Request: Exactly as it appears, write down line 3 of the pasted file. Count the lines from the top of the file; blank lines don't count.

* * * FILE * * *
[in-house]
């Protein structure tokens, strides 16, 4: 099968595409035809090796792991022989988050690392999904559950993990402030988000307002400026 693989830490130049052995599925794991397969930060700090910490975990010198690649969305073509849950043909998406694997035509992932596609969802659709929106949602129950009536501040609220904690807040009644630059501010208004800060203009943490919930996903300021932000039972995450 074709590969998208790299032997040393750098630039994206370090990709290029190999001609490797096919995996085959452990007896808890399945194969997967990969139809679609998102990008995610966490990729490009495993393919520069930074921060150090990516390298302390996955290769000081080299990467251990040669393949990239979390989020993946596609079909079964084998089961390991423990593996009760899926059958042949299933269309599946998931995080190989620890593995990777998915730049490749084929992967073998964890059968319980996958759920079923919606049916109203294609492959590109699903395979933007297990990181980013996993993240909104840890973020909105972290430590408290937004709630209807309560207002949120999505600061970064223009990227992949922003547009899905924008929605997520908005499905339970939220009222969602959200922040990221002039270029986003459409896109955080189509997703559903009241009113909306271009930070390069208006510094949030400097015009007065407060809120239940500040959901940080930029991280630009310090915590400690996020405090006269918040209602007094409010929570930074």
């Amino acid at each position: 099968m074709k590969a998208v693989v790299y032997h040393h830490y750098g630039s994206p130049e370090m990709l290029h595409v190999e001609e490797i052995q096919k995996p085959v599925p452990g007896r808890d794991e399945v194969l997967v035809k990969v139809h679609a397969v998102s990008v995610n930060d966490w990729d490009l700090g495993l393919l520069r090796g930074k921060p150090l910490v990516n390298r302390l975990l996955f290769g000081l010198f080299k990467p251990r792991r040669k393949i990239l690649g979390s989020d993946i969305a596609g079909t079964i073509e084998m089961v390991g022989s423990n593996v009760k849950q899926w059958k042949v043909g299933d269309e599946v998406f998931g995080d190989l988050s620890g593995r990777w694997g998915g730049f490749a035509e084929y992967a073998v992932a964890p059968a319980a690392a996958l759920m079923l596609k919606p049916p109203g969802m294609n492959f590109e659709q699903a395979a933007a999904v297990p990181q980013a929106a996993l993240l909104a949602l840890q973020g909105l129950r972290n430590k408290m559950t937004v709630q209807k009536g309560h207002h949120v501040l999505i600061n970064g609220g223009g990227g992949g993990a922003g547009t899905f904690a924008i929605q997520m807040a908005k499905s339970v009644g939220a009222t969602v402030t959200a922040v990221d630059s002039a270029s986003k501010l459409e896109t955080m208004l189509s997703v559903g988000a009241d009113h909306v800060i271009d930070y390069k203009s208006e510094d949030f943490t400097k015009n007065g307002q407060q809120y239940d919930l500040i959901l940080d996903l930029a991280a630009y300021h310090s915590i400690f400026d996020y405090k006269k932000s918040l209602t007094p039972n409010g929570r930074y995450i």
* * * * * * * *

């Amino acid at each position: 099968m074709k590969a998208v693989v790299y032997h040393h830490y750098g630039s994206p130049e370090m990709l290029h595409v190999e001609e490797i052995q096919k995996p085959v599925p452990g007896r808890d794991e399945v194969l997967v035809k990969v139809h679609a397969v998102s990008v995610n930060d966490w990729d490009l700090g495993l393919l520069r090796g930074k921060p150090l910490v990516n390298r302390l975990l996955f290769g000081l010198f080299k990467p251990r792991r040669k393949i990239l690649g979390s989020d993946i969305a596609g079909t079964i073509e084998m089961v390991g022989s423990n593996v009760k849950q899926w059958k042949v043909g299933d269309e599946v998406f998931g995080d190989l988050s620890g593995r990777w694997g998915g730049f490749a035509e084929y992967a073998v992932a964890p059968a319980a690392a996958l759920m079923l596609k919606p049916p109203g969802m294609n492959f590109e659709q699903a395979a933007a999904v297990p990181q980013a929106a996993l993240l909104a949602l840890q973020g909105l129950r972290n430590k408290m559950t937004v709630q209807k009536g309560h207002h949120v501040l999505i600061n970064g609220g223009g990227g992949g993990a922003g547009t899905f904690a924008i929605q997520m807040a908005k499905s339970v009644g939220a009222t969602v402030t959200a922040v990221d630059s002039a270029s986003k501010l459409e896109t955080m208004l189509s997703v559903g988000a009241d009113h909306v800060i271009d930070y390069k203009s208006e510094d949030f943490t400097k015009n007065g307002q407060q809120y239940d919930l500040i959901l940080d996903l930029a991280a630009y300021h310090s915590i400690f400026d996020y405090k006269k932000s918040l209602t007094p039972n409010g929570r930074y995450i």